of unit shipments in the server market
It's common knowledge now
that having SSD acceleration and the right kind of software in the enterprise
impacts the nature and number of servers which are needed in the enterprise to
perform workloads (in comparison to not having SSDs at all).
hundreds of SSD companies and billions of dollars of revenue are now based on
Big cheer for the SSD companies and customers who made
But the market consequences of the idea - which I call
equivalence hadn't been analyzed (even by SSD companies who were enabling
this trend) back in 2003 when I published one of my early SSD user value
proposition based market sizing models - which looked at what would happen
when the concept was more widely known.
The underlying technology
concept - which was old even when I wrote about it - is that for a wide range
of applications (as measured from an external reference point) - there is no
little or no material performance difference between
- a single SSD accelerated CPU, or
- a single HDD based CPU (having the same architecture) but with a much
higher clock speed (Nx) than the SSD system, or
Based on the measurements which I
had done in the late 1980s - and from the conversations I was having with SSD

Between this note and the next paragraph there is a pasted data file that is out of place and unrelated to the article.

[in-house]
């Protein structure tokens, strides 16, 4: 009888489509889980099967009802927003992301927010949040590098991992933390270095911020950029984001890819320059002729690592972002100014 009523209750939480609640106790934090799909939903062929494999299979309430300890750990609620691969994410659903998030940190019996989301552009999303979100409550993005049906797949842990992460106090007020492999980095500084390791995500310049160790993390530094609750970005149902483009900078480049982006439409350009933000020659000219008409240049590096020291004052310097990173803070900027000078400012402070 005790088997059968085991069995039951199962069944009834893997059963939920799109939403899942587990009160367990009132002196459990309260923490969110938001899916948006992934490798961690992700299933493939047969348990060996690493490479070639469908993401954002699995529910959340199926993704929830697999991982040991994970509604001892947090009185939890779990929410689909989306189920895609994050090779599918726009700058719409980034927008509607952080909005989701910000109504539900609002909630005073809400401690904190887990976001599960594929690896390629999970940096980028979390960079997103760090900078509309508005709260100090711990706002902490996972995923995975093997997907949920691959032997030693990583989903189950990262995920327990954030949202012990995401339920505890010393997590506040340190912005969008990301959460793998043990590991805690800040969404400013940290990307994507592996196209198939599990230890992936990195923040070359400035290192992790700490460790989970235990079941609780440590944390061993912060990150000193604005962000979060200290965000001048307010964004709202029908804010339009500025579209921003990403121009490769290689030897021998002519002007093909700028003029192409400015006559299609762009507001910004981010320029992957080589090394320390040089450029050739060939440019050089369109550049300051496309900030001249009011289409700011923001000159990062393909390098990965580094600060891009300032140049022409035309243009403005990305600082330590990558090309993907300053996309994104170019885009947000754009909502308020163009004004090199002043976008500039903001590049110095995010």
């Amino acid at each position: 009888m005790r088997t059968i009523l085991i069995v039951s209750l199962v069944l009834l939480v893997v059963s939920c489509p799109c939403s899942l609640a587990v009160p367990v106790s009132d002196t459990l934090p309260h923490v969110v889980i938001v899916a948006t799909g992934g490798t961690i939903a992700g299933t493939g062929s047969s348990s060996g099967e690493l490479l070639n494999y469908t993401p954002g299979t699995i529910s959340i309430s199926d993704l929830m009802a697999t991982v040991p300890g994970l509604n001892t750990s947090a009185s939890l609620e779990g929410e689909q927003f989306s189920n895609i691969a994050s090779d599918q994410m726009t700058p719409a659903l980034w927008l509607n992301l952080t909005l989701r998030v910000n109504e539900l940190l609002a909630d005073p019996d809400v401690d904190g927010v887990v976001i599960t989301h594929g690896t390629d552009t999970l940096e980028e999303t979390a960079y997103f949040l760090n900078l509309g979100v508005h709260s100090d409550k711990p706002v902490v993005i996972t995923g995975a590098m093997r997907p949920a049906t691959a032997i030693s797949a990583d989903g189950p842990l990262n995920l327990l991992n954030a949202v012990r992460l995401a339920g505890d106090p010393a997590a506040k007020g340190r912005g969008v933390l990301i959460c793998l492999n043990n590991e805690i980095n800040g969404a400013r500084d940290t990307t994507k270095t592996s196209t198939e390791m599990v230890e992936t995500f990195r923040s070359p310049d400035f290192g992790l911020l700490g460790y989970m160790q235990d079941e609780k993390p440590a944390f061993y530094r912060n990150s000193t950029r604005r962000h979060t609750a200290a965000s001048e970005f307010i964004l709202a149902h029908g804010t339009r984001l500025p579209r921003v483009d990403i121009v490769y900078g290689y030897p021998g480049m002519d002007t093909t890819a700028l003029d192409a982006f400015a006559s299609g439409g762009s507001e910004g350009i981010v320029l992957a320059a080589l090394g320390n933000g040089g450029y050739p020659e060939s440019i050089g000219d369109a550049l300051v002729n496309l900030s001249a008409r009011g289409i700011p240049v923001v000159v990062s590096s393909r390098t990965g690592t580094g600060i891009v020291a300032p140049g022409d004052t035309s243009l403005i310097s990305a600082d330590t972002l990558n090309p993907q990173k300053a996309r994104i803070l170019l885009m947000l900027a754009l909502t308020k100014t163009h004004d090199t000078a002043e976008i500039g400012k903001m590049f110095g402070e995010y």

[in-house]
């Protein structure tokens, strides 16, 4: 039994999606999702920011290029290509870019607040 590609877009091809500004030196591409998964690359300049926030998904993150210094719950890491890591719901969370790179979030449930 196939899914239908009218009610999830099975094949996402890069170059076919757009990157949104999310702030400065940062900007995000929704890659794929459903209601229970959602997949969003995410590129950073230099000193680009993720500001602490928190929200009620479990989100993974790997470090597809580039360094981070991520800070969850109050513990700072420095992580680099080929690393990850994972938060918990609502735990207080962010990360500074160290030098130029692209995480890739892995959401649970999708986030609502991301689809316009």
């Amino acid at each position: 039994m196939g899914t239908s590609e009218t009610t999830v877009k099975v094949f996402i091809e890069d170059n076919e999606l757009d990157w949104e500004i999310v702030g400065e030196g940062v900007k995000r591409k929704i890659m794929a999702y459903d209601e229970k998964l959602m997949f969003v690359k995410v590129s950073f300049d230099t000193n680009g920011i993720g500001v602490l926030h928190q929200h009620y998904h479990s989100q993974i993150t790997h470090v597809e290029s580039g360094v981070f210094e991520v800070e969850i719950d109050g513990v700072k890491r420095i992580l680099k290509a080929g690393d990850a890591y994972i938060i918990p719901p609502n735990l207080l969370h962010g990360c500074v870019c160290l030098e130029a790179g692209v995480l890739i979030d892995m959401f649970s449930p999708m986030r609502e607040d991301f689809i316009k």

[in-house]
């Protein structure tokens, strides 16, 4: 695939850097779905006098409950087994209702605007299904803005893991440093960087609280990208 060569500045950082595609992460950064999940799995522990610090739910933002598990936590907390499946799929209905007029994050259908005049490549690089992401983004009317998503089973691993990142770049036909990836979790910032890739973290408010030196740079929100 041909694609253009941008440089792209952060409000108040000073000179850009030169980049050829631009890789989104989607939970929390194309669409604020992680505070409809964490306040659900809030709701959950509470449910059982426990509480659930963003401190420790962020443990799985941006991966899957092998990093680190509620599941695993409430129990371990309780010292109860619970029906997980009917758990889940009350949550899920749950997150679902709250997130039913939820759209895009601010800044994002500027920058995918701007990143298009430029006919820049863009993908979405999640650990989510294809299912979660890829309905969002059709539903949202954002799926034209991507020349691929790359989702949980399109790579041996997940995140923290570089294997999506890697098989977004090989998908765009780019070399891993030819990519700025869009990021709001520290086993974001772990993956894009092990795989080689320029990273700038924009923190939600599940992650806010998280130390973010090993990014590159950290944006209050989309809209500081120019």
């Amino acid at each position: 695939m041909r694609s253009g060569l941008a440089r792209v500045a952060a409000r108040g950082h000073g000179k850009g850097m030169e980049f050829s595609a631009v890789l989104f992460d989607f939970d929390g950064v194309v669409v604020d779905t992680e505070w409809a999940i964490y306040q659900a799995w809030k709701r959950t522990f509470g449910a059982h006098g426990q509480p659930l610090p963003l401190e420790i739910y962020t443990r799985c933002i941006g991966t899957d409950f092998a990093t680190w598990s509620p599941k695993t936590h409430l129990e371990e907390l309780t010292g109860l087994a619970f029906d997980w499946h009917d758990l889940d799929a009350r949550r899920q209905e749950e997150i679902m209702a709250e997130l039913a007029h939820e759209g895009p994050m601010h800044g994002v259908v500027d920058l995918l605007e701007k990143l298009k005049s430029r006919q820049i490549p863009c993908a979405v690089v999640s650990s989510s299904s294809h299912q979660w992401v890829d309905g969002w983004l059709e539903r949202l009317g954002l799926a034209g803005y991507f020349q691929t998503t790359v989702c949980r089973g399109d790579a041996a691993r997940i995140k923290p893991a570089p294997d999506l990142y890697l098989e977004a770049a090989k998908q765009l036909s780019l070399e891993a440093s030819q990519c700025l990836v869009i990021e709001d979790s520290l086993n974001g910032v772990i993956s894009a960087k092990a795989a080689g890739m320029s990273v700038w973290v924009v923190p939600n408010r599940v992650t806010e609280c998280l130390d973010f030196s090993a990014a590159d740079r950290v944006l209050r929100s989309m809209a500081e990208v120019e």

pioneers in the early 2000s I felt confident enough to publish my paper which
said - that as a rule of thumb - the industry should be aiming to replace 3 old
style HDD servers with 1 new SSD accelerated server - while running the apps
faster - and at a price
point which would make adoption of SSDs a very attractive cost saving
measure for users (with SSDs replacing server and software costs).
- (Nx) more servers or cores of an HDD based CPU at the same clock
speed as the reference SSD system
background to the timing of my paper was that server CPU clock speeds had
flatlined in the early years of the millenium due to limits imposed by
architecture, the semiconductor and copper signal interface, and heat
dissipation. This meant is was easier for CPU makers to add cores rather than
add more GHz.
A long term consequence which I mentioned in my 2003
article - was that the world wouldn't need so many servers to do the same jobs.
And I said that would hit the server makers hard - which is why I
said they would all have to become born again SSD marketers (when any one of
them did) because there was no other future for them once the concept became
widely known and easy to implement.